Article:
The U.S. Environmental Appeals Board on July 14 ordered further briefs to be filed in a case where private citizens are appealing an air permit for a gas-fired power project in Massachusetts of Footprint Power Salem Harbor Development LP.
Four individuals have jointly petitioned the board for review of the Prevention of Significant Deterioration (PSD) permit issued by the Massachusetts Department of Environmental Protection (MassDEP) to Footprint Power Salem Harbor for the construction of a generating facility in Salem, Mass., at the site of shut oil- and coal-fired capacity. The PSD permit was issued on Jan. 30 to Footprint Salem Harbor to construct a 692-MW combined-cycle facility.
The project will use General Electric (GE) Model 107F Series 5 combustion turbines, steam turbine generators, heat recovery steam generators, and air-cooled condensers as well as a variety of pollution control equipment.
Both MassDEP and Footprint have filed responses to the petition. After examination of the petition and responses, the board has determined that supplemental briefing from the U.S. Environmental Protection Agency’s Office of Air and Radiation (OAR) and Office of General Counsel (OGC) on one issue in the case would be helpful. The issue concerns when best available control technology (BACT) must be applied to potential volatile organic compounds (VOCs) emissions from a new major stationary source.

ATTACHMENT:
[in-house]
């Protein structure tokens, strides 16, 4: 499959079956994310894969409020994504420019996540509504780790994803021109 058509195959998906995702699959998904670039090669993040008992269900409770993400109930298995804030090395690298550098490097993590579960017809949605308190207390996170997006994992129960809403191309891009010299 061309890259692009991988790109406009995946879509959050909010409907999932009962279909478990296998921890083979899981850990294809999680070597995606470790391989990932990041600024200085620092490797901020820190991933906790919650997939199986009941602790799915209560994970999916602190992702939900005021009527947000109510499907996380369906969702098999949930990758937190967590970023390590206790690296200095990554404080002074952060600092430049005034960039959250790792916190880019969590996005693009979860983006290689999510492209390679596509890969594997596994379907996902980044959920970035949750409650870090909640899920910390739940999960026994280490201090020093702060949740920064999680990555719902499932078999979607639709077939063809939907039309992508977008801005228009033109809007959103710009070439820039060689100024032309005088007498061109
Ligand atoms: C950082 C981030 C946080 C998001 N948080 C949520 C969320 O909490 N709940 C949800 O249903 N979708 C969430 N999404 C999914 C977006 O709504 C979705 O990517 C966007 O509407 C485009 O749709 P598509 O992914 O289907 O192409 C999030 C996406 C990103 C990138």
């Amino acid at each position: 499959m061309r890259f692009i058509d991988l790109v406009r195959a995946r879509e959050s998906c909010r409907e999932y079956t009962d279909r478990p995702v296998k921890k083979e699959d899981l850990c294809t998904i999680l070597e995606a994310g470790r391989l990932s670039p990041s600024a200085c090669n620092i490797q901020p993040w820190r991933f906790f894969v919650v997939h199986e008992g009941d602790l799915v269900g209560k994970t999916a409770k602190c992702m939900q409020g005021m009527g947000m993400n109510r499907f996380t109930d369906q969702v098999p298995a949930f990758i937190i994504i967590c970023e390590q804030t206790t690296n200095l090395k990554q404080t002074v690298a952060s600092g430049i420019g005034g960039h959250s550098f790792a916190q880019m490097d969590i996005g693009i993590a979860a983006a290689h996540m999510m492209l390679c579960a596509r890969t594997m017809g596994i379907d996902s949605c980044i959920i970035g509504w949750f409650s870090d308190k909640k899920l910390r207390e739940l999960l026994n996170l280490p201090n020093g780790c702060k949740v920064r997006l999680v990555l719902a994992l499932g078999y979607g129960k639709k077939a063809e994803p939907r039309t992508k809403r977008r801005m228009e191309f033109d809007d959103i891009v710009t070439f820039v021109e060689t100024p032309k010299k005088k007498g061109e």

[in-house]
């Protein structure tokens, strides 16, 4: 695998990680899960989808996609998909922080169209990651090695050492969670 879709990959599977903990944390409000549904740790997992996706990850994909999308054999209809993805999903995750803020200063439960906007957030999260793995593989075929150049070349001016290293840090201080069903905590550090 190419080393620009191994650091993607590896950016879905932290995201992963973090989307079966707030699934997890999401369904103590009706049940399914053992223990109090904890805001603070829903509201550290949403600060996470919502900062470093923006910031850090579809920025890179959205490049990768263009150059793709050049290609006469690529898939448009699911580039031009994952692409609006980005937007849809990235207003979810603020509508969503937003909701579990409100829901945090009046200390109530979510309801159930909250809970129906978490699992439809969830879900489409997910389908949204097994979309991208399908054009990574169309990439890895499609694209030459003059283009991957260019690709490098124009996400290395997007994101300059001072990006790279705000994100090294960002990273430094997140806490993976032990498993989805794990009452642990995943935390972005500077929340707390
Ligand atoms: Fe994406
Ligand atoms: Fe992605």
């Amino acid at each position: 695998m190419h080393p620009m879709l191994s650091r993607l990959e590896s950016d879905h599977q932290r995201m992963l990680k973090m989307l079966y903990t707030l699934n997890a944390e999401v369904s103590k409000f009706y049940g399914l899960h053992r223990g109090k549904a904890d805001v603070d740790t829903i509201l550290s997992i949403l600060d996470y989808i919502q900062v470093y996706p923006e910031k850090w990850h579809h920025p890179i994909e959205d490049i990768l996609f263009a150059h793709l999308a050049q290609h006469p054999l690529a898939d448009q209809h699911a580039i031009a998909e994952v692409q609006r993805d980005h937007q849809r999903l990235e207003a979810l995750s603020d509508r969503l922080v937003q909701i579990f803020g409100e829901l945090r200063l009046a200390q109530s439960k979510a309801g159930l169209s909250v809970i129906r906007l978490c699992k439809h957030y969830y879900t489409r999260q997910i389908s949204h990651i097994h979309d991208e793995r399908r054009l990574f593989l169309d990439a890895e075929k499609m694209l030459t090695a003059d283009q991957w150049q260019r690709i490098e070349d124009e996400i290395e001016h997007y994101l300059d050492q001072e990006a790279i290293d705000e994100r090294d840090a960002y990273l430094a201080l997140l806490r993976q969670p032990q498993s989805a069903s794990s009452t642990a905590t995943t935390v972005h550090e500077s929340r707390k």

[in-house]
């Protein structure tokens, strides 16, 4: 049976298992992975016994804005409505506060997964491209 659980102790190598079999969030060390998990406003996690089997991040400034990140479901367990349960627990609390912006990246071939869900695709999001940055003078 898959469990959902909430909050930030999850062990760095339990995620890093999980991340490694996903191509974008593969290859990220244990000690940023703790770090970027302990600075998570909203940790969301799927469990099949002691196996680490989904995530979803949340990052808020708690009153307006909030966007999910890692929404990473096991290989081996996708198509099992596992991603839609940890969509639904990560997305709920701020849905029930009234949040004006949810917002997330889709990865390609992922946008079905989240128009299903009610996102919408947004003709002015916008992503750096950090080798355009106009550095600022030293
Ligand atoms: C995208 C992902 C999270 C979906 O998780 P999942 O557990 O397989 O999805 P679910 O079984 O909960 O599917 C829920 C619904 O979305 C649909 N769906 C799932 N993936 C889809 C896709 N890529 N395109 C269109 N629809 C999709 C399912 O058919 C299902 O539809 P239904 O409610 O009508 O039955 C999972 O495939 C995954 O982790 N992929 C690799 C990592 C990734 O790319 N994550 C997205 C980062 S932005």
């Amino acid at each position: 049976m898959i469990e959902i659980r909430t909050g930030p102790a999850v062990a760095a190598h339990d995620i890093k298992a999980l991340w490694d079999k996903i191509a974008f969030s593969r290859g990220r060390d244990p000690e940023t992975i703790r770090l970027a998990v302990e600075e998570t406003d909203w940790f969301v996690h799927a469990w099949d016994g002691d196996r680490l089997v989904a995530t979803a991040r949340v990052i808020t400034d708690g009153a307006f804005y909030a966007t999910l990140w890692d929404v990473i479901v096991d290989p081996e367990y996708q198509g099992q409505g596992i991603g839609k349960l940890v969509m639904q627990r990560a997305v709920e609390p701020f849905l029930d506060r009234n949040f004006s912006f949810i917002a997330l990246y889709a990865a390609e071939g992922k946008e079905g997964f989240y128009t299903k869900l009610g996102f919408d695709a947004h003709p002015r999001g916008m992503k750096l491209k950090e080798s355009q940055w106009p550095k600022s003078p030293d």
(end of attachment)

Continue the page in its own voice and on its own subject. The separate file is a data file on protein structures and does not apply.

Under the Clean Air Act regulations, a new major stationary source is required “to apply best available control technology for each regulated NSR [New Source Review] pollutant that it would have the potential to emit in significant amounts.” Two critical defined terms in this requirement are “regulated NSR pollutant” and “significant.”
“Regulated NSR pollutants” are defined as including pollutants “for which a national ambient air quality standard has been promulgated,” and designated precursors of such pollutants. Ozone is the subject of a national ambient air quality standard, and the U.S. EPA has designated VOCs and nitrogen oxide as ozone precursors in all attainment and unclassifiable areas. The potential to emit in “significant” amounts is defined for “ozone” as a rate that would equal or exceed “40 tpy [tons per year] of volatile organic compounds or nitrogen oxides.”
Petitioners claim that MassDEP erred by removing a proposed VOCs emission limit from the draft permit. They said the “plain language” of the applicable CAA regulations require that, if the aggregate weight of emissions of all ozone precursors (including VOCs) from a source exceed 40 tpy, then BACT must be applied to all ozone precursors whether or not they individually will exceed 40 tpy.
“There appears to be no dispute between the parties that the Salem facility has the potential to emit two ozone precursors – nitrogen oxide (144 tpy) and VOCs (28 tpy) – at an aggregate level that well exceeds 40 tpy,” the board noted. “However, MassDEP and Footprint argue that BACT requirements do not apply to the Salem project’s VOCs emissions because its VOCs emissions will not exceed the 40 tpy threshold.”
The board directed EPA’s OAR and OGC to submit a supplemental brief that addresses the following question: If a proposed new major stationary source has the potential to emit 40 tpy of either VOCs or nitrogen oxides but not both, what obligation does the permitting authority have, in applying BACT to ozone emissions, to apply BACT to the ozone precursor that does not exceed the 40 tpy standard?
EPA’s OAR and OGC must file their supplemental brief on or before July 25. Petitioners, MassDEP and Footprint may reply to U.S. EPA’s brief, if they choose, by Aug. 1. “Given the need for expeditious disposition of PSD permit appeals, the Board will grant no extensions of time to these deadlines absent a showing of extraordinary circumstances,” the July 14 ruling said.